Why Is Now the Right Time for AHA Acids

AHA acids have been used in professional face treatments for a long time and as one of the most well-known cosmetic ingredients, they have a very wide range of applications. They are most commonly found in products such as: scrubs, tonics, toners, serums and face creams, in a certain concentration. What are AHA acids and what purpose do they serve? Who, when and how can they be used? You will find answers to these questions below.

AHA acides
Photo: Alexandar Cosmetics


What are AHA acids

Alpha Hydroxy Acids (AHA) are natural acids that are mostly derived from plant or animal-based sources (such as milk). They are also known as fruit acids because they are often derived from fruit processing. These acids are naturally present in food, which we consume in certain amounts.

AHA acids act as exfoliators on the skin surface, removing dead cells. At the same time, they soften and smooth the skin, improve its texture, even out the skin tone, and give the skin a healthy shine and natural glow.

They have the ability to regenerate skin and lighten the skin tone. Thanks to the fact that they “peel” the skin’s surface layer and stimulate the production of new young skin cells, they are often used to remove acne scars and hyperpigmentation.

They can help in treating acne and preventing the appearance of new ones. By removing dead cells from the skin’s surface, the likelihood of clogging pores, which is one cause of acne, is reduced. Due to this ability, AHA acids do not have to be used only for facial care, but also for treating other areas prone to acne outbreaks (chest, back).

They have also proven to be effective in treating the visibility of shallow, surface wrinkles and fine lines.

In addition to the main effects, AHA acids also have secondary benefits. They help better absorption and greater efficiency of other ingredients and treatments. By cleaning the skin of accumulated dead cells, they allow nourishing ingredients from creams and serums to penetrate deeper into the skin and produce quicker effective results.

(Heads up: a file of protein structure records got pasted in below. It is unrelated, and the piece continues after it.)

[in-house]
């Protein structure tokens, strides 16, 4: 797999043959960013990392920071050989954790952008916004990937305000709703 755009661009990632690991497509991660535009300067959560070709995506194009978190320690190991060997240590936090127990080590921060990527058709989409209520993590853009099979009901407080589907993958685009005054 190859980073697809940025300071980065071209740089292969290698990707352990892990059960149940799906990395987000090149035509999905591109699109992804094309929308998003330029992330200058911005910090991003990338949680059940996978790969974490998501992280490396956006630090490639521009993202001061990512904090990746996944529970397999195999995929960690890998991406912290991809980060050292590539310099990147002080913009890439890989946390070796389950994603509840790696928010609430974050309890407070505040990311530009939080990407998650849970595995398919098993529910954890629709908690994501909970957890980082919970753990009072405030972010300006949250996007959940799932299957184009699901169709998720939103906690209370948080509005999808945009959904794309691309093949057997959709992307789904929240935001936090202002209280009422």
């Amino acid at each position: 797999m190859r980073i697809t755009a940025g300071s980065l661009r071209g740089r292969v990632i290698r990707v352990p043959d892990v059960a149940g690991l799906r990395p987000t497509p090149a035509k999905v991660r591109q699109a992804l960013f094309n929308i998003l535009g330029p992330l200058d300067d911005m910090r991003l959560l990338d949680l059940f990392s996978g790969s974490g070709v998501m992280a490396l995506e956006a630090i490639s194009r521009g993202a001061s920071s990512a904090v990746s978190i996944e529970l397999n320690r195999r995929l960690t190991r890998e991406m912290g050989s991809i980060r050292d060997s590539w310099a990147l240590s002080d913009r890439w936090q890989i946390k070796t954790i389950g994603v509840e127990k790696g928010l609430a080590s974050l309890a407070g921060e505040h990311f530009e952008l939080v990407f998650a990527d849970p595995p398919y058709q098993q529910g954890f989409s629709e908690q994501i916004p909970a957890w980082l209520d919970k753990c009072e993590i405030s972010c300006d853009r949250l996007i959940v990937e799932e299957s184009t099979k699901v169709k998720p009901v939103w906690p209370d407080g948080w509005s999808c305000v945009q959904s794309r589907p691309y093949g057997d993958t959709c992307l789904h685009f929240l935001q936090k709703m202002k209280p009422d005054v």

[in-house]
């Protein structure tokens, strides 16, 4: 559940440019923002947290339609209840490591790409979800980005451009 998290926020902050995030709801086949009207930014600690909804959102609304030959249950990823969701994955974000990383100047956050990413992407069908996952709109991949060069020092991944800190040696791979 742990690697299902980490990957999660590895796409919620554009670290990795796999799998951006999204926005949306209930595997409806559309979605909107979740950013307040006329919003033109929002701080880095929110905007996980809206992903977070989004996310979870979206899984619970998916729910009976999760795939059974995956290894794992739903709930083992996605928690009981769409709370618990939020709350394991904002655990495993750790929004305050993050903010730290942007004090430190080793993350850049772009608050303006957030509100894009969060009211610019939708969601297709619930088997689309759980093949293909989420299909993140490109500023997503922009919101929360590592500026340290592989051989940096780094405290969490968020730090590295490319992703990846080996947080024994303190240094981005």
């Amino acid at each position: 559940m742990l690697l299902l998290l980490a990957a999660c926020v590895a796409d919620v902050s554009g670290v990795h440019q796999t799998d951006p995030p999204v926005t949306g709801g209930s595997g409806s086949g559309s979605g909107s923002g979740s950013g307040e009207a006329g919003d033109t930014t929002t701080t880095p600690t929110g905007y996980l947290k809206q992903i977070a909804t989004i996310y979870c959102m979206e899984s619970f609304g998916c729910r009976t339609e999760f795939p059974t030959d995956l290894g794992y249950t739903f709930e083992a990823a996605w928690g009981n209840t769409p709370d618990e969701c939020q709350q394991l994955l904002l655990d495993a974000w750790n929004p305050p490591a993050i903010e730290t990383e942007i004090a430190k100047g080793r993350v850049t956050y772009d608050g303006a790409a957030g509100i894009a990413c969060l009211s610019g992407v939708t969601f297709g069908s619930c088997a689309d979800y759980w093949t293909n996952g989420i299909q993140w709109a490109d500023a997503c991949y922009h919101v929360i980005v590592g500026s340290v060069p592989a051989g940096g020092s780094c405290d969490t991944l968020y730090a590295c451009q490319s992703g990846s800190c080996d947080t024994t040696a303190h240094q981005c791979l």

Certain types of these acids also have additional benefits, such as antioxidant and moisturizing properties, as well as the ability to stimulate collagen production and increase skin elasticity.

All these features make AHA acids a super-powerful cosmetic ingredient and fully justify their huge popularity in professional cosmetic treatments. In addition, AHA acids are a common ingredient in face care products that can be used in home skin care treatments.

Glycolic acid
Photo: Alexandar Cosmetics


Types of AHA Acids

In cosmetic applications, several types of AHA acids are used, the most well-known are:

  • Glycolic Acid,
  • Lactic Acid,
  • Malic Acid,
  • Citric Acid,
  • Tartaric Acid,
  • Mandelic Acid.


Glycolic Acid

Glycolic acid is mostly derived from sugar cane and is one of the most commonly used AHA acids in cosmetics. It has small molecules, making it easier to penetrate the skin’s pores, softening the surface layer, effectively removing dead cells. It is commonly used for chemical peels, pimple treatments, acne scars, and reducing the visibility of wrinkles.


Lactic Acid  

This type of AHA acid is most commonly derived from dairy products. Lactic acid causes the least unwanted reactions and is usually used on skin that is sensitive to other AHA acids. It is used for treatments that reduce the visibility of wrinkles, has hydrating effects, balances the skin’s pH, and has antimicrobial properties.


Malic Acid

Malic acid is derived from fruit, primarily apples. It can also be found in apricots, strawberries, peaches, plums, cherries, bananas, and other fruits. It is mainly used for the exfoliation of facial skin, as well as acne treatments. It has an acid base, so it is not suitable for all skin types.


Citric Acid